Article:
A more recent type of minimally-invasive surgery is robot-assisted surgery, often nicknamed robotic surgery, which uses a DaVinci Machine to perform complex procedures with more precision, flexibility, and control than is possible with conventional techniques.

“The advantage of this modality is that the machine filters [a surgeon’s] tremors, so movement becomes smoother and finer. The [machine] has all the freedom of movement of [a surgeon’s hand] – it’s as if you are operating with your actual hands, unlike in laparoscopy where [you can only go] up, down, left, right, and rotate.”

“In contrast to laparoscopy where there is just one lens, robotic surgery uses two lenses to give you a three-dimensional view of the operative field,” said Dr. Julius Cajucom, head of The Medical City (TMC) Robotics Surgery Program.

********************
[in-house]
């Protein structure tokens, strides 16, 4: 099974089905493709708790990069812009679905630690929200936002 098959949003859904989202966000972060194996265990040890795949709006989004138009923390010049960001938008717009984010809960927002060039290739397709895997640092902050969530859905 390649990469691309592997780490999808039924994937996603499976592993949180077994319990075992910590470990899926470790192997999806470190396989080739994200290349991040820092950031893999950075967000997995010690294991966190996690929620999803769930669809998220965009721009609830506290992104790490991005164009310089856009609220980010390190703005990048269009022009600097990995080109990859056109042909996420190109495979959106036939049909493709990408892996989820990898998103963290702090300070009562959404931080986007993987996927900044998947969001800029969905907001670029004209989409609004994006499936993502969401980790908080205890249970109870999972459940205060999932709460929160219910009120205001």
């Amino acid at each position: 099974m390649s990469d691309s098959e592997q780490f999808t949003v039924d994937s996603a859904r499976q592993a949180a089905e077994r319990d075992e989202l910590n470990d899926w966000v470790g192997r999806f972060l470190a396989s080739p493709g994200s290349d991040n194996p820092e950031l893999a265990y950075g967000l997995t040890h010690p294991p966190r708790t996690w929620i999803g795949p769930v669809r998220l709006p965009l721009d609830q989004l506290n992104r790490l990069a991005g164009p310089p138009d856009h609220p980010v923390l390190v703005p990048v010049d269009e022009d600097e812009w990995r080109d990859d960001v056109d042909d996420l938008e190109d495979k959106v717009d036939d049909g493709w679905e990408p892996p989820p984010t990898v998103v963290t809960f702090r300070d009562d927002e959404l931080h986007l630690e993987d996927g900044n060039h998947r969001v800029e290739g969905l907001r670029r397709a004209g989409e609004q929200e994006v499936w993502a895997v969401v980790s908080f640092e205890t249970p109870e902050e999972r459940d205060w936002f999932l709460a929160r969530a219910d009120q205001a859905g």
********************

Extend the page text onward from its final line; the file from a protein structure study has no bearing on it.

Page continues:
“There is wrist movement, unlike in laparoscopic surgery. This will be very useful for obese patients and also in procedures that involve tight or narrow spaces, such as the pelvic cavity,” said Dr. Cajucom.

What would have been an incision several inches long could be as small as 1.5 centimeters, with the help of robots.


Why we don’t like robots in surgery


Bullies: Rapists of the mind

Bullies are rapists of the mind. Bullies rape your mind over and over through their microaggressions, taking your sanity from you piece by piece.

Bullying kills.

It is horrible that rape and bullying share a culture of shame perpetuated by the very people who witness it. Real shame lies in discouraging victims from speaking up, taking action, and pointing a finger at their aggressors.